A field has a name, a value, and a widget. By default a field is required, and it has a publicly exposed validate method so that it can be asked to validate its value. It also has the ability to output itself as XHTML.

FormBase

FormBase, the base class for forms contains a collection of fields, a method to validate the fields, and a method to load the values of fields from a name value collection. The latter facilitates the loading of data from a browser request.

The first concrete implementation of FormBase I created was ModelForm. A ModelForm accepts a generic type argument and in its constructor takes an object of that type. It uses this object to generate fields for the form. The generation logic is implemented using the strategy pattern so that it is easily customizable.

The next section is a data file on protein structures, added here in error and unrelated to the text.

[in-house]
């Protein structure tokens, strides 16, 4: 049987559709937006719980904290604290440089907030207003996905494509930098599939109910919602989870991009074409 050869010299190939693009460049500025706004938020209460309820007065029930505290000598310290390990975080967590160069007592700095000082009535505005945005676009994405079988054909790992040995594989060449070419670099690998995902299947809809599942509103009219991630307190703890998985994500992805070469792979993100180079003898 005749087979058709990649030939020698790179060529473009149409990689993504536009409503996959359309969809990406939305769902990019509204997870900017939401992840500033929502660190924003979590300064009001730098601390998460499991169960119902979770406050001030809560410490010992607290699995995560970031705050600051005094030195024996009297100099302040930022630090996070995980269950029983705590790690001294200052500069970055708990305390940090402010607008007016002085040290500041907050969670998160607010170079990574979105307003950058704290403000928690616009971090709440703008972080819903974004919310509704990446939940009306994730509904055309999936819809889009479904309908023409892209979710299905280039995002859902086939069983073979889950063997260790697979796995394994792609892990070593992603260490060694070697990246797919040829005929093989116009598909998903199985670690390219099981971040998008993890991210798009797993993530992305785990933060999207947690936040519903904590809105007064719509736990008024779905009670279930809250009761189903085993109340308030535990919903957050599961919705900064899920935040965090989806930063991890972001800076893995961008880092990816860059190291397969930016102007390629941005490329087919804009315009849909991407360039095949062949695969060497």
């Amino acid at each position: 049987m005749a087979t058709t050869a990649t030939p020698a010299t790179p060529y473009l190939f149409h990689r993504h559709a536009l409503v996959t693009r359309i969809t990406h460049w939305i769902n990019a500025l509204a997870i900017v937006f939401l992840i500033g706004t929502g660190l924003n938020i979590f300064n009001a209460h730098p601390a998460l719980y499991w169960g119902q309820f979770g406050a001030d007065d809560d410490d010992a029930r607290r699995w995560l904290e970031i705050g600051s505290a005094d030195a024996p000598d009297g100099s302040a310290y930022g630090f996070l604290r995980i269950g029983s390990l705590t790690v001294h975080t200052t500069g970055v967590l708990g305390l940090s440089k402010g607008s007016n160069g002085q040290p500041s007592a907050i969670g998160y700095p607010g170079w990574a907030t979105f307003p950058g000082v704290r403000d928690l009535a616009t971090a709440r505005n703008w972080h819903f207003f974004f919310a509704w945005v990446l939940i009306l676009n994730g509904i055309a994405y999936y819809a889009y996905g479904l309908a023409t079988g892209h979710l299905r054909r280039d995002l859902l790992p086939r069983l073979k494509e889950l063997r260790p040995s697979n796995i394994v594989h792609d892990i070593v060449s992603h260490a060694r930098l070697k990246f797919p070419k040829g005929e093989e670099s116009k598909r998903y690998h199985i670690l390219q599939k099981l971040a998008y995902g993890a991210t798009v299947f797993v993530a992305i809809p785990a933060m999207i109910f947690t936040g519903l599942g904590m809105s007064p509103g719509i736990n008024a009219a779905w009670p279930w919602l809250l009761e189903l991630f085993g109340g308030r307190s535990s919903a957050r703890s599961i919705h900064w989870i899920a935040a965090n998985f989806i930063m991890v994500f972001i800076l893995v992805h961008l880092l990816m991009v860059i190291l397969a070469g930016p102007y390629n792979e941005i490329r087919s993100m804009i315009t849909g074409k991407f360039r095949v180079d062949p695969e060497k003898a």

Here is the strategy interface

The ModelForm registers default strategies

The constructor allows you to pass in your own strategies

With that, we have everything we need to make a form from a POCO.

Model Action Filter

One of the neatest things ASP.NET MVC does is allow you to make controllers with parameters that will be filled in from the request.

I wanted to be able to do this with my form classes as well.

For the first go round, I decided not to use what I would prefer: Windsor and Interceptors.  Instead I integrated the MVC way by using their action filters.

The filters give us everything we need to set the values for a parameter.  We have access to the parameters through the ActionMethod.GetParmaeters() method and we can set the parameters via the ActionParameters dictionary.

Here is the action filter

FormFactory is a simple helper class that uses a strategy pattern to create forms based upon the type passed in and a NameValueCollection.

Settings filterContext.Action

Now, this action will work!

Rendering the Form in a View

I provided three canonical methods for rendering the form: